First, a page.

Friday, August 05, 2011

Mal Peet's top 10 books to read aloud

From two gems by Janet and Allan Ahlberg to a dark Roald Dahl favourite, here's a selection to send the kids off to sleep with

Writ large ... Thames TV's version of Roald Dahl's The BFG.
Writ large ... Thames TV's version of Roald Dahl's The BFG. Photo: FremantleMedia/ Rex Features
Mal Peet is a an author of young adult fiction. His second novel, Tamar, won the Carnegie medal, and his fourth, Exposure, won the Guardian children's fiction prize. He lives in Devon with his family.

"This is a very personal list and, for me, evocative. It consists of stories that my children – Lauren, Charlie and Tom – repeatedly demanded and that I loved reading to them. Unilaterally and high-handedly, I've omitted those books that delighted them but bored me comatose. It pretty much defeats the purpose of bedtime reading if you fall asleep before the kids do. And you tend to wake up with a matchbox stuck on the end of your nose and/or a potty on your head.

"I was taking my first uncertain steps towards writing for children when my own were young. Reading aloud to them taught me a great deal when I had a great deal to learn. It taught me elementary things about rhythm and pace, the necessary musicality of text. It taught me that books, not just their characters, have voices, and that some are more trustworthy than others. Although I now spend most of my time writing novels for teenagers and adults, "readaloudability" is still a criterion I try to adhere to. A sentence that clots in your mouth is unlikely to flow in your mind.

"Anyway, here's the list. Most of it will be familiar, no doubt. There's nothing recent here; my youngest child is now 25 and far too big to sit on my lap."

Peepo! by Janet and Allan Ahlberg
The nigh-on perfect picturebook for very young children. Memorably repetitive and rhythmical text, circular peepholes to anticipate what comes next and pictures packed with sly detail. One of the many things I admire in the Ahlbergs is that they understood that children are visually literate long before they are textually so; that simple language does not necessitate simple illustration. Janet's illustrations stimulate close observation, conjecture, discussion; thus a book of few words becomes a shared and rich reading experience.

Burglar Bill by Janet and Allan Ahlberg

My three fun-loving criminals were delighted by a character who helps himself to what he fancies and gets away with it. For quite some time, the words, "That's a nice hat/ball/fishfinger, I'll have that!" introduced various uproars in our household. In the end, of course, Bill gives everything back and goes straight. As did we, more or less.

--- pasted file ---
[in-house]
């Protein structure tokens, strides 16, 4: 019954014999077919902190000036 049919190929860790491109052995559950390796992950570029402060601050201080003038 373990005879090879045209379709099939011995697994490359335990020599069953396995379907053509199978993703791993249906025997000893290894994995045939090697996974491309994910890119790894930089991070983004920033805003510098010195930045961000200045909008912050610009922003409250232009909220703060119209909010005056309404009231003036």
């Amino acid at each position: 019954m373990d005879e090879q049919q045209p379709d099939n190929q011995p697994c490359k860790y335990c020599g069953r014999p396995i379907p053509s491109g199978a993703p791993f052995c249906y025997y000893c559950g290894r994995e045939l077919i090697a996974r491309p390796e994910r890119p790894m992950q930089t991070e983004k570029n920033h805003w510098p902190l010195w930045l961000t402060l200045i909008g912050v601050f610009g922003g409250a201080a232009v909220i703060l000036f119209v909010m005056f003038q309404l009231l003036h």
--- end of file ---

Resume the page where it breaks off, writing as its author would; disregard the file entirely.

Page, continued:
The Lorax by Dr Seuss

It's never too soon for a parable about deforestation and its consequences. Or for messing about with language. This is the tale of the regretful old Once-ler, whose capitalist greed led him to fell a fine forest of Truffula trees and use their soft tufts to knit useless Thneeds. (Very infectious, is Dr. Seuss.) Lovely, rubbery, rhythmical language, and a message you can't argue with. Good to have your children marching up to bed chanting, "I am the Lorax! I speak for the trees!"

Stanley Bagshaw and the Mafeking Square Cheese Robbery, written and illustrated by Bob Wilson

So memorable is the rhyming text of this one that, before too long, all I had to do was hold up the book and the children would recite it.

The BFG by Roald Dahl
Like many adults, I'm ambivalent towards Dahl; like most children, mine weren't. I was leery about Dahl's lickspittle portrayal of HM the Queen in this story – was he angling for a knighthood, perhaps? – but it's a great read-aloud, largely because of the word-mangling voice of the Big Friendly Giant and the genuine scariness of the Fleshlumpeaters (described with characteristic relish). The farting is a major plus, of course. For several weeks, everything my kids drank became frobscottle and they devoted themselves to defying gravity by means of turbocharged flatulence. A book to read with the windows open.

Full list at The Guardian.

1 comment:

Cath @ envirohistory NZ said...

Hello Bookman Beattie, I couldn't agree more about the Lorax. I read it as a child and my wee boy reads it with me now. The message is (sadly) timeless. Your readers might be interested in this post on envirohistory NZ - it seems to have resonated with many readers of the blog: